Life, when you're a Male kid, is what the Grownups are doing. The Adult world seems to be some kind of secret society that has its own passwords, handclasps, and countersigns. The thing is to get In. But there's this invisible, impenetrable wall between you and all the great, unimaginably swinging things that they seem to be involved in. Occasionally mutterings of exotic secrets and incredible pleasures filter through. And so you bang against it, throw rocks at it, try to climb over it, burrow under it; but there it is. Impenetrable. Enigmatic.
Girls somehow seem to be already involved, as though from birth they've got the Word. Lolita has no Male counterpart. It does no good to protest and pretend otherwise. The fact is inescapable. A male kid is really a kid. A female kid is a girl. Some guys give up early in life, surrender completely before the impassable transparent wall, and remain little kids forever. They are called "Fags," or "Homosexuals," if you are in polite society.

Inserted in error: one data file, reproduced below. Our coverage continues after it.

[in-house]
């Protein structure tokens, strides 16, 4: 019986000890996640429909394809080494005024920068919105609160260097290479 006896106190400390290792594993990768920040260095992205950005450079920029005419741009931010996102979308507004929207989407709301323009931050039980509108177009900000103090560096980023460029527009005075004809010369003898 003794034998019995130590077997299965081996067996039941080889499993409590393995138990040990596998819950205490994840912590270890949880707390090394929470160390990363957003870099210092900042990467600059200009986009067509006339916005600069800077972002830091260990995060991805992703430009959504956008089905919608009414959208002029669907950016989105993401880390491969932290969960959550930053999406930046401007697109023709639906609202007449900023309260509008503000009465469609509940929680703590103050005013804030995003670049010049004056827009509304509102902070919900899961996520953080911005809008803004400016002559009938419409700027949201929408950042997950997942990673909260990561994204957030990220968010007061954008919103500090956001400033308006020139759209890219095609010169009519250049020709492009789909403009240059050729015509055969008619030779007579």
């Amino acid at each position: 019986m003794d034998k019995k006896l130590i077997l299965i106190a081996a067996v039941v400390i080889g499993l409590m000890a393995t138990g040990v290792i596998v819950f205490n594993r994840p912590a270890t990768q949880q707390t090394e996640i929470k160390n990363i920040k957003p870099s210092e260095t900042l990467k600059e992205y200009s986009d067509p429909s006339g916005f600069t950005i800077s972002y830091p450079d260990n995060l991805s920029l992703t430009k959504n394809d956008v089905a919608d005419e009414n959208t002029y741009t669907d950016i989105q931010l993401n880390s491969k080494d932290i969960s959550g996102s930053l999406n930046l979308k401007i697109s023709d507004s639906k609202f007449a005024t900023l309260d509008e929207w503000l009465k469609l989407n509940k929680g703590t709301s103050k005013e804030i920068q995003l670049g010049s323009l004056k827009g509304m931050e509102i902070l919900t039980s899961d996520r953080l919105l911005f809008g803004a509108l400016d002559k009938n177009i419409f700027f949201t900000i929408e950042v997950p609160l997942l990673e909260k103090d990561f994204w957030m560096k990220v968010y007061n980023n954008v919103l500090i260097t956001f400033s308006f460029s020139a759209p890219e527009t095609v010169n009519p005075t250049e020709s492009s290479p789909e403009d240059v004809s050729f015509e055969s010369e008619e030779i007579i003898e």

The rest of us have to claw our way into Life as best we can, never knowing when we'll be Admitted. It happens to each of us in different ways - and once it does, there's no turning back.
from “Hairy Gertz And The 47 Crappies “in “In God We Trust - All Others Pay Cash”, 1966
This is the introduction to an essay that originally appeared in “Playboy” June 1964. However that version didn’t have even a hint of all this stuff about “fags” being failed, infantilised heterosexuals who didn’t have the balls and spirit to be real men. Rather then just being sheer macho disdain, I suppose it’s possible there might be some sort of pop psychology swilling around in all this. And even if you’re never Admiited, there’s always the consolation that you’re not a fag.
Again, I like Jean Shepherd, and everyone should watch the film “A Christmas Story”, but this only demonstrates how even the most hip and counterculture humorists are often mired in their time. Of course the essay then goes on to become a mock-epic deconstruction of a typical men’s fishing trip, but evidently Shep felt strongly enough that he has to add these few new comments. At a time when camp is just starting to make inroads into mainstream comedy, Shep feels the need to bolster up his own brand of playful, forthright but fundamentally boyish nostalgia.